# Thread: More complex number questions

1. ## More complex number questions

Can help me to solve this?

4. If z=x+yi and $z^2=a+bi,x,y,a,b \in IR$, prove that
$2x^2= \sqrt {(a^2+b^2)}+a$
By solving the equation $z^4+6z^2+25=0$ for $z^2$ or otherwise, express each root of the equation in the form x+yi.

5a. Express the complex numbers 1+i and 1-i in the form $r(cos \theta + i sin \theta )$, where r is the modulus and $\theta$ the argument of $\frac {(1+i)^5}{(1-i)^7}$.

5b. Given that $z_{1}=2+i$ and $z_{2}=-2+4i$, find, in the form a+bi, the complex number z such that $\frac {1}{z}= \frac {1}{z_{1}}+ \frac {1}{z_{2}}$.
Find the modulus and argument of z, giving your answer for arg z in the range $- \pi , correct to 3 decimal places.

4. $\pm(1+2i),\pm(1-2i)$
5a. $\sqrt{2}(cos\frac{\pi}{4}+i sin \frac{\pi}{4})$, $\sqrt{2}[cos(-\frac{\pi}{4})+i sin(-\frac{\pi}{4})]; \frac{1}{2},\pi$
5b. $\frac{6}{5}+\frac{8}{5}i; 2, 0.927 rad$

2. ## No.1

Ans for NO.1

$z=x+yi$, $z^2=x^2-y^2+2xyi....(1)$, $z^2=a+bi...(2)$
Hence, $a=x^2-y^2...(3$)
(from 2) $\bmod{z^2}=\sqrt{a^2+b^2}$,
(from 1) $\bmod{z^2}=\sqrt{(x^2-y^2)^2+)2xy)^2)}$ $=\sqrt{x^4-2x^2y^2+y^4+4x^2y^2}$ $=\sqrt{x^4+2x^2y^2+y^4}=x^2+y^2...(4)$

$a=x^2-y^2$
$\sqrt{a^2+b^2}=x^2+y^2$
$\sqrt{a^2+b^2}+a=2x^2$

Solve for $z^2$ by quadratic formula

$z^2=\frac{-6\pm\sqrt{36-100}}{2}=-3\pm4i$

Set $z= c+di$
$z^2=-3+4i$ or $z^2=-3-4i$

$z^2=c^2-d^2+2cdi$
Hence $c^2-d^2=-3$
$2cd=\pm4$

$d=\pm\frac{2}{c}$

$c^2-(\pm\frac{2}{c})^2=-3$

$c^2-\frac{4}{c^2}=-3$

$c^4+3c^2-4=0$

$(c^2+4)(c^2-1)=0$

$c^2=-4, c^2=1$

$c=\pm2i,\pm1$

If $c=2i$, If $c=-2i$, If $c=1$, If $c=-1$
Then $d=\pm\frac{4}{4i}$, Then $d=\pm\frac{4}{-4i}$ ,, Then $d=\pm\frac{4}{2}$ ,, Then $d=\pm\frac{4}{-2}$
$d=\mp{i}$ ,, $d=\pm{i}$ ,, $d=\pm2$ ,, $d=\mp2$
$z=\pm(1+2i),\pm(1-2i)$

For number 5b, is it or $z_2=2+4i$?

3. Originally Posted by cloud5
5a. Express the complex numbers 1+i and 1-i in the form $r(cos \theta + i sin \theta )$, where r is the modulus and $\theta$ the argument of $\frac {(1+i)^5}{(1-i)^7}$.
Not sure what you're asking. I think it's easy to see that
$1 + i = \sqrt{2}\left(\cos \frac{\pi}{4} + i\sin \frac{\pi}{4}\right)$,

and that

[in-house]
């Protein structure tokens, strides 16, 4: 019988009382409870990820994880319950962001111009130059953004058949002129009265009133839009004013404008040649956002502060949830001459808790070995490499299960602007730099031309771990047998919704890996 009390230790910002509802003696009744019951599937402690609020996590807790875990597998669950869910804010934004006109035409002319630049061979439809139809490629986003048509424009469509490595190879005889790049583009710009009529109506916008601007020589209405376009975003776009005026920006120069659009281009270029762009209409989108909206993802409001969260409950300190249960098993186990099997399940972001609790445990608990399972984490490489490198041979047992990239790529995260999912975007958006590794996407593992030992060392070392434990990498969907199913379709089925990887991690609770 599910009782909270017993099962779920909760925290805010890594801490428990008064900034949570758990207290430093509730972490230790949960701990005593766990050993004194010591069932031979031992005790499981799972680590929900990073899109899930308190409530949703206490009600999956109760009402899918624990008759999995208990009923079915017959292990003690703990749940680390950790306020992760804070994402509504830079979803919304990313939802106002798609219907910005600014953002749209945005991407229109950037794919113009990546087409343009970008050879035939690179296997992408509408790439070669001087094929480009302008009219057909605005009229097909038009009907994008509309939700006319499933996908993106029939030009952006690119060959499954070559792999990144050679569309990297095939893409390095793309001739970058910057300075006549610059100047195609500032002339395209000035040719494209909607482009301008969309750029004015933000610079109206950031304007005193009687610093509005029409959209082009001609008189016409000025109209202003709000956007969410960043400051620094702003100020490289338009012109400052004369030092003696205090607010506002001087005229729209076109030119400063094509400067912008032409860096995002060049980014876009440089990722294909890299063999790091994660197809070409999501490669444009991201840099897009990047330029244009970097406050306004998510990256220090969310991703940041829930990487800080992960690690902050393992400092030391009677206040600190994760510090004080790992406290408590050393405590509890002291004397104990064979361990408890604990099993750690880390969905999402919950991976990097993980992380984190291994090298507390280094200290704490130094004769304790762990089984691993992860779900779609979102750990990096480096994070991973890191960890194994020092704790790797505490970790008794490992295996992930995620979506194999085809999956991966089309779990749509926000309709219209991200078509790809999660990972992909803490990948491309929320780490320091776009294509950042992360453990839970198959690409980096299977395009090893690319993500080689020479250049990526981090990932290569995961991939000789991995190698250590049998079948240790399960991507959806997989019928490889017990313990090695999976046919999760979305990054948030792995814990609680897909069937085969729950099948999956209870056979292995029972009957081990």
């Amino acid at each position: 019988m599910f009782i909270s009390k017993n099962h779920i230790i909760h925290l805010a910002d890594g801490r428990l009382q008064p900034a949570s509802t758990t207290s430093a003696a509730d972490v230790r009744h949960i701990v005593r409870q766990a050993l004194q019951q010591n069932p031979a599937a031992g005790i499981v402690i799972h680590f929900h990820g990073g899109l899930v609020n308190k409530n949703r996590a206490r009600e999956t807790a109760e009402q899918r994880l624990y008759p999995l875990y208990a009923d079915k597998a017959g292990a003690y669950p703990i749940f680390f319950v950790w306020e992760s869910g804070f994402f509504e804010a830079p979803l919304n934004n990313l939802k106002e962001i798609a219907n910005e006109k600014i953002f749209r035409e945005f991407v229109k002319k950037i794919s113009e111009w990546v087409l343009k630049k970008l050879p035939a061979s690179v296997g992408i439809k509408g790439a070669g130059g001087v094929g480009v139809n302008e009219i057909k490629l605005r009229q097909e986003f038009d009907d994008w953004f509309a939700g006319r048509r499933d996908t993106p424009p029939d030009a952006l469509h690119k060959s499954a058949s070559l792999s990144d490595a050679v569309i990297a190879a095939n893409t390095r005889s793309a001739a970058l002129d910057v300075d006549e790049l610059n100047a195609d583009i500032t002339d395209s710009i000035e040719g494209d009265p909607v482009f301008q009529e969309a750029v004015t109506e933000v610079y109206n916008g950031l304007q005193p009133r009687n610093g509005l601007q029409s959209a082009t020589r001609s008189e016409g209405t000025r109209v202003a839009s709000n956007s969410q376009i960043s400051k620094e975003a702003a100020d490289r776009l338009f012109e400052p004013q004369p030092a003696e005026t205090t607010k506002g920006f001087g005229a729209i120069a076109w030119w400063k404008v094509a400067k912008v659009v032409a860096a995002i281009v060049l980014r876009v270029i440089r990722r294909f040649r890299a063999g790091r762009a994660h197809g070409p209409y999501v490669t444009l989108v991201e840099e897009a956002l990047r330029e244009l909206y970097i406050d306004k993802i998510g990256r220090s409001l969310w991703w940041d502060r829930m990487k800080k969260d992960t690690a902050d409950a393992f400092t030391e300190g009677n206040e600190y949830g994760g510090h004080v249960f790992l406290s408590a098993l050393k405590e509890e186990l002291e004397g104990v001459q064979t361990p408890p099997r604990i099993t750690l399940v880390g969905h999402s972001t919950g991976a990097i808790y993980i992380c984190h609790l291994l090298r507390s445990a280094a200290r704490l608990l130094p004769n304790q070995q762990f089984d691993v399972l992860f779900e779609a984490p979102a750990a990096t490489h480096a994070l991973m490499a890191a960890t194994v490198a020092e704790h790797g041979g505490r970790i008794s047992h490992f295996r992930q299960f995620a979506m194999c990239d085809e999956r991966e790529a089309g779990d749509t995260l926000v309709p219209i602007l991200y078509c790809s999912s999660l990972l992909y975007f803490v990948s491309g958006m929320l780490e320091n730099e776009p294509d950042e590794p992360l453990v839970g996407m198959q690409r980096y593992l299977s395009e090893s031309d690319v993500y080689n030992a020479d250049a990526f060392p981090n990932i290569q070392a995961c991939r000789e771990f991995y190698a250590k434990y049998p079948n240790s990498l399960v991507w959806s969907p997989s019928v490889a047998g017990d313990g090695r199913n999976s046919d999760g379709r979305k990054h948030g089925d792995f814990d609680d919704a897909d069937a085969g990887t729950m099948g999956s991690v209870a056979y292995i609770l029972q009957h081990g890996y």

$1 - i = \sqrt{2}\left(\cos \frac{7\pi}{4} + i\sin \frac{7\pi}{4}\right)$.

DeMoivre's Theorem states that if
$z = r(\cos \theta + i \sin \theta )$

then
$z^n = r^n(\cos n\theta + i \sin n\theta )$.

So
\begin{aligned}
(1 + i)^5 &= (\sqrt{2})^5 \left(\cos \frac{5\pi}{4} + i\sin \frac{5\pi}{4}\right) \\
&= 4\sqrt{2} \left(\cos \frac{5\pi}{4} + i\sin \frac{5\pi}{4}\right)
\end{aligned}

and
\begin{aligned}
(1 - i)^7 &= (\sqrt{2})^7 \left(\cos \frac{49\pi}{4} + i\sin \frac{49\pi}{4}\right) \\
&= 8\sqrt{2} \left(\cos \frac{\pi}{4} + i\sin \frac{\pi}{4}\right)
\end{aligned}

(49pi/4 and pi/4 are coterminal angles.)

When you divide two complex numbers in polar form, you divide the two moduli and subtract the arguments:
\begin{aligned}
\frac {(1+i)^5}{(1-i)^7} &= \frac{4\sqrt{2} \left(\cos \frac{5\pi}{4} + i\sin \frac{5\pi}{4}\right)}{8\sqrt{2} \left(\cos \frac{\pi}{4} + i\sin \frac{\pi}{4}\right)} \\
&= \frac{4\sqrt{2}}{8\sqrt{2}}\left[\cos \left(\frac{5\pi}{4} - \frac{\pi}{4}\right) + i\sin \left(\frac{5\pi}{4} - \frac{\pi}{4}\right)\right] \\
&= \frac{1}{2}(\cos \pi + i \sin \pi) \\
&= -\frac{1}{2}
\end{aligned}

01

4. Originally Posted by I-Think
For number 5b, is it or $z_2=2+4i$?
I can get the fraction but it contain the negative sign... Correction... $z_{2}=-2+4i$

5. Originally Posted by yeongil
Not sure what you're asking. I think it's easy to see that
$1 + i = \sqrt{2}\left(\cos \frac{\pi}{4} + i\sin \frac{\pi}{4}\right)$,

and that
$1 - i = \sqrt{2}\left(\cos \frac{7\pi}{4} + i\sin \frac{7\pi}{4}\right)$.

DeMoivre's Theorem states that if
$z = r(\cos \theta + i \sin \theta )$

then
$z^n = r^n(\cos n\theta + i \sin n\theta )$.

So
\begin{aligned}
(1 + i)^5 &= (\sqrt{2})^5 \left(\cos \frac{5\pi}{4} + i\sin \frac{5\pi}{4}\right) \\
&= 4\sqrt{2} \left(\cos \frac{5\pi}{4} + i\sin \frac{5\pi}{4}\right)
\end{aligned}

and
\begin{aligned}
(1 - i)^7 &= (\sqrt{2})^7 \left(\cos \frac{49\pi}{4} + i\sin \frac{49\pi}{4}\right) \\
&= 8\sqrt{2} \left(\cos \frac{\pi}{4} + i\sin \frac{\pi}{4}\right)
\end{aligned}

(49pi/4 and pi/4 are coterminal angles.)

When you divide two complex numbers in polar form, you divide the two moduli and subtract the arguments:
\begin{aligned}
\frac {(1+i)^5}{(1-i)^7} &= \frac{4\sqrt{2} \left(\cos \frac{5\pi}{4} + i\sin \frac{5\pi}{4}\right)}{8\sqrt{2} \left(\cos \frac{\pi}{4} + i\sin \frac{\pi}{4}\right)} \\
&= \frac{4\sqrt{2}}{8\sqrt{2}}\left[\cos \left(\frac{5\pi}{4} - \frac{\pi}{4}\right) + i\sin \left(\frac{5\pi}{4} - \frac{\pi}{4}\right)\right] \\